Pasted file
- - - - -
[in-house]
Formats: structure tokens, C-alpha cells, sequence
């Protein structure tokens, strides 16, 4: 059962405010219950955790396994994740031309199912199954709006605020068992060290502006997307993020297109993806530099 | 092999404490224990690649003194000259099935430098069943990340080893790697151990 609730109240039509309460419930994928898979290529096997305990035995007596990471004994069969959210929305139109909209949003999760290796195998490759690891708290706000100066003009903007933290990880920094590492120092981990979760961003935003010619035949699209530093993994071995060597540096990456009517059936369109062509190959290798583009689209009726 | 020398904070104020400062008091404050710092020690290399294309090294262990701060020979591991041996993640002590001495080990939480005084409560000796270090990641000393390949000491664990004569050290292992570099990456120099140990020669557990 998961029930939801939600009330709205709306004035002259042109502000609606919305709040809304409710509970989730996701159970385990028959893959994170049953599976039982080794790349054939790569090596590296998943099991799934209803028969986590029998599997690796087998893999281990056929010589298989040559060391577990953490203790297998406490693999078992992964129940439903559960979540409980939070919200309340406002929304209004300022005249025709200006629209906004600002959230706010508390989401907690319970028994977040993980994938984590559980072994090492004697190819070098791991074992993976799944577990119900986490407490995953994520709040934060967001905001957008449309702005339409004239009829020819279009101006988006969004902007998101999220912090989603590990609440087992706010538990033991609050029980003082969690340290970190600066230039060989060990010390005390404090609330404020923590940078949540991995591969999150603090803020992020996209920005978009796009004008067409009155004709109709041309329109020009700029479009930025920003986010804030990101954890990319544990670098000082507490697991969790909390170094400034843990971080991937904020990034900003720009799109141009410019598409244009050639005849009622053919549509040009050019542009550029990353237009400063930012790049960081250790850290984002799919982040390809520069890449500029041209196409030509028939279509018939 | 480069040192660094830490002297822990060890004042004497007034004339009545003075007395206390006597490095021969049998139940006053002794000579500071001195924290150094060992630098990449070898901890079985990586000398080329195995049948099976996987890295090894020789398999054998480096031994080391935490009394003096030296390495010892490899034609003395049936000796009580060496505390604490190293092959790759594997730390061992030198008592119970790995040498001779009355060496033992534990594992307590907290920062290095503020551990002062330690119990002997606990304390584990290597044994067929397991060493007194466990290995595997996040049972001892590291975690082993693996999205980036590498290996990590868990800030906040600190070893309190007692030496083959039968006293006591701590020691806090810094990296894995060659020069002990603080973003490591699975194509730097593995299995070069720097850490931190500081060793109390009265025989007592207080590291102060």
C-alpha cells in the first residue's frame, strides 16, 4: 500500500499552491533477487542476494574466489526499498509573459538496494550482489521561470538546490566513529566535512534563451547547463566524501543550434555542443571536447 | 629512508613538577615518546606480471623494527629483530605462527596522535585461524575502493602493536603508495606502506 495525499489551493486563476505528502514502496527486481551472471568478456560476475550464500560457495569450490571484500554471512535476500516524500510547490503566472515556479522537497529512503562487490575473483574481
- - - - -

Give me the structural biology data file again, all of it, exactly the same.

[in-house]
Formats: structure tokens, C-alpha cells, sequence
């Protein structure tokens, strides 16, 4: 059962405010219950955790396994994740031309199912199954709006605020068992060290502006997307993020297109993806530099 | 092999404490224990690649003194000259099935430098069943990340080893790697151990 609730109240039509309460419930994928898979290529096997305990035995007596990471004994069969959210929305139109909209949003999760290796195998490759690891708290706000100066003009903007933290990880920094590492120092981990979760961003935003010619035949699209530093993994071995060597540096990456009517059936369109062509190959290798583009689209009726 | 020398904070104020400062008091404050710092020690290399294309090294262990701060020979591991041996993640002590001495080990939480005084409560000796270090990641000393390949000491664990004569050290292992570099990456120099140990020669557990 998961029930939801939600009330709205709306004035002259042109502000609606919305709040809304409710509970989730996701159970385990028959893959994170049953599976039982080794790349054939790569090596590296998943099991799934209803028969986590029998599997690796087998893999281990056929010589298989040559060391577990953490203790297998406490693999078992992964129940439903559960979540409980939070919200309340406002929304209004300022005249025709200006629209906004600002959230706010508390989401907690319970028994977040993980994938984590559980072994090492004697190819070098791991074992993976799944577990119900986490407490995953994520709040934060967001905001957008449309702005339409004239009829020819279009101006988006969004902007998101999220912090989603590990609440087992706010538990033991609050029980003082969690340290970190600066230039060989060990010390005390404090609330404020923590940078949540991995591969999150603090803020992020996209920005978009796009004008067409009155004709109709041309329109020009700029479009930025920003986010804030990101954890990319544990670098000082507490697991969790909390170094400034843990971080991937904020990034900003720009799109141009410019598409244009050639005849009622053919549509040009050019542009550029990353237009400063930012790049960081250790850290984002799919982040390809520069890449500029041209196409030509028939279509018939 | 480069040192660094830490002297822990060890004042004497007034004339009545003075007395206390006597490095021969049998139940006053002794000579500071001195924290150094060992630098990449070898901890079985990586000398080329195995049948099976996987890295090894020789398999054998480096031994080391935490009394003096030296390495010892490899034609003395049936000796009580060496505390604490190293092959790759594997730390061992030198008592119970790995040498001779009355060496033992534990594992307590907290920062290095503020551990002062330690119990002997606990304390584990290597044994067929397991060493007194466990290995595997996040049972001892590291975690082993693996999205980036590498290996990590868990800030906040600190070893309190007692030496083959039968006293006591701590020691806090810094990296894995060659020069002990603080973003490591699975194509730097593995299995070069720097850490931190500081060793109390009265025989007592207080590291102060």
C-alpha cells in the first residue's frame, strides 16, 4: 500500500499552491533477487542476494574466489526499498509573459538496494550482489521561470538546490566513529566535512534563451547547463566524501543550434555542443571536447 | 629512508613538577615518546606480471623494527629483530605462527596522535585461524575502493602493536603508495606502506 495525499489551493486563476505528502514502496527486481551472471568478456560476475550464500560457495569450490571484500554471512535476500516524500510547490503566472515556479522537497529512503562487490575473483574481